Gordie Howe, Saskatchewan’s most famous hockey icon, always said records were meant to be broken, according to his son, Murray Howe.
And if Gordie were alive today, Murray said, he’d be excited to see another Saskatchewan native, Patrick Marleau, break his longtime record for most NHL games played — expected to happen Monday night in Las Vegas, barring anything unforeseen.
“I think he’d be very thrilled and the first out on the ice to applaud Patrick on this really incredible milestone,” Murray said.
Gordie Howe, who had the nickname Mr. Hockey, set the record of 1,767 NHL games played before he retired in 1980 at age 52. Howe died in 2016 when he was 88.
Marleau tied the record Saturday night in Minnesota.
Murray said he’s also happy to see his dad’s record will be broken by Marleau, someone lauded for the same dedication, passion and humility as Gordie Howe, who “never put himself up on a pedestal.”
“[Marleau] is a class act,” he said. “Just in the same way that Gretzky broke Dad’s scoring records, it was great to see it accomplished by someone who was humble and dedicated to the game and grateful for the things that he had.”
As Monday approaches, Marleau’s family is also cheering him on, from the Saskatchewan farm where he first fell in love with the game.
Shooting pucks by the barn
Marleau grew up on his parent’s farm near Aneroid, Sask., 250 kilometres southwest of Regina.
His mother, Jeanette, a retired teacher, remembers how her two sons, Richard and Patrick, would play mini-stick hockey in the kitchen on her linoleum floor.
“If I would wax [the floor], they would use their socks and they would polish it at the same time. They’d be playing hockey and [polishing],” she said.
Richard took masking tape and spelled out “NHL” on the back of their jerseys.
“There were a lot of battles on the kitchen floor. It seemed like we’d just get wound up on a Saturday night when Hockey Night in Canada would start playing … and then Mom would say ‘Oh no, it’s time for bed’ just when things got really good,” he said, with a chuckle.
But Marleau’s singular focus on honing his skills began to set him apart from other young players.
His father, Denis, who still farms at age 74, remembers how Patrick would haul an ice cream container full of pucks out to the barn and practice his shot off a sheet of plywood.
“You’d always knew where he was on the farm. You could hear this bang, bang — the pucks hitting the boards,” said Denis. “We didn’t have to tell him to do anything about hockey. He just loved it.”
At Christmas one year, Marleau’s parents gave him an instructional video by Mario Lemieux, his favourite player, on VHS and he played it over and over.
“I’m sure he wore that tape out. He watched it for hours,” said Denis.
Hard work and a bit of luck
Marleau was selected by San Jose in the 1997 NHL Draft.
The team’s veteran goaltender Kelly Hrudey said he saw something special in the young rookie and so he, along with his wife Donna and three daughters, invited Marleau to live in their guesthouse. Hrudey said he could tell that Marleau was raised by his parents to be kind, and he hasn’t changed today.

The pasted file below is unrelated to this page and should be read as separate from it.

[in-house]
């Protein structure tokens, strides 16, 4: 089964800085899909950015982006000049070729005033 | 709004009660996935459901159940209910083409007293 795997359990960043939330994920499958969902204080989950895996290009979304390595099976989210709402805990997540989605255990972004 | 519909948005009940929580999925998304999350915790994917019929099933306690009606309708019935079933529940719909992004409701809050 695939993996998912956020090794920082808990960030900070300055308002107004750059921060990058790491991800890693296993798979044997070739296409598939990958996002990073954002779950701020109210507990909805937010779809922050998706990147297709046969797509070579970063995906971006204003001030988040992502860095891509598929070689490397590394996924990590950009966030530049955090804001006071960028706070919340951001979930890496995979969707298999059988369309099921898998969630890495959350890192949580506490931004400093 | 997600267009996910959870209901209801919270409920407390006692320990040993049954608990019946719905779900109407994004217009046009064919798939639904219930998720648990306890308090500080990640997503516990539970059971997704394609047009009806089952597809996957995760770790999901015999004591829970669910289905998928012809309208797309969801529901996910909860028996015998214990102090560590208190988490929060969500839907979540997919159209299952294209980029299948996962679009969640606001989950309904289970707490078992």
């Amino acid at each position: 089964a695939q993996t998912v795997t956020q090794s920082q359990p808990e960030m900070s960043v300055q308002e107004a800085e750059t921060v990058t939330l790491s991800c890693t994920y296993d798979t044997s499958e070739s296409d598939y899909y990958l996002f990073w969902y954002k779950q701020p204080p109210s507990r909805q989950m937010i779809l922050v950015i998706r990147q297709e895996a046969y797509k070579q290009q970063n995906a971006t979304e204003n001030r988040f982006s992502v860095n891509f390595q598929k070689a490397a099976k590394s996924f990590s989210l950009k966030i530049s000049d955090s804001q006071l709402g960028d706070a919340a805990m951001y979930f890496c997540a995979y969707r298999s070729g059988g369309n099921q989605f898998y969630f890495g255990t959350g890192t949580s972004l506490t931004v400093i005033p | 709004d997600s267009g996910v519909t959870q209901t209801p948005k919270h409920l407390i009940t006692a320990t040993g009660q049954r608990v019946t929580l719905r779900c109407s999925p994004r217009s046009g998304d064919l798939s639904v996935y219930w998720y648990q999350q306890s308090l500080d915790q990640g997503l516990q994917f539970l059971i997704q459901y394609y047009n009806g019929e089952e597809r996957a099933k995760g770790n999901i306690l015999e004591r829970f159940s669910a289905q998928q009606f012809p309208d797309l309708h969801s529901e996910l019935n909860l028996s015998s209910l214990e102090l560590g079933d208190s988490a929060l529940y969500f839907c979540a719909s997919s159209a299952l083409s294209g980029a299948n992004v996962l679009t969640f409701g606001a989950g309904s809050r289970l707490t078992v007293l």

“Very, very humble. For all that he’s accomplished, and things he’s done in his career and all the money he’s made, to me he hasn’t changed,” said Hrudey.
The NHL analyst for Sportsnet credits Marleau’s long career to his unique combination of skill, smarts, and passion, as well as Marleau’s intense off-ice training and a bit of luck that have helped him escape injury.
“He’s had a body that just refuses to break down and that’s what’s very, very rare,” said Hrudey.
On Thursday, Marleau spoke to reporters in a virtual press conference.
“I just love being out there and playing. Obviously every kid’s dream is to hoist that Stanley Cup, so I’ve been chasing it all this time,” said Marleau. He has yet to win a NHL championship.
Marleau, who didn’t mention retirement, said he hopes he’ll be remembered as a player who loved the game, his team, and winning.
“Ya know, I gave it my all,” he said.
Murray Howe, a physician who now lives in Toledo, Ohio, said his dad Gordie had the same attitude and was never driven or distracted by his statistics or records.
“It is more about doing what he loves and feeling fortunate that he could do it as long as he could and do it at the level that he did,” he said.
“When Dad finally hung up the blades, he knew he left everything out on the ice and I think he’s equally proud of anyone who does the same thing out on the ice, including Gretzky and Patrick [Marleau].”
ABOUT THE AUTHOR
Bonnie Allen is a senior reporter for CBC News based in Saskatchewan. Before returning to Canada in 2013, Allen spent four years reporting from across Africa, including Libya, South Sudan, Liberia and Sierra Leone. She holds a master’s in international human rights law from the University of Oxford. @bonnieallenCBC
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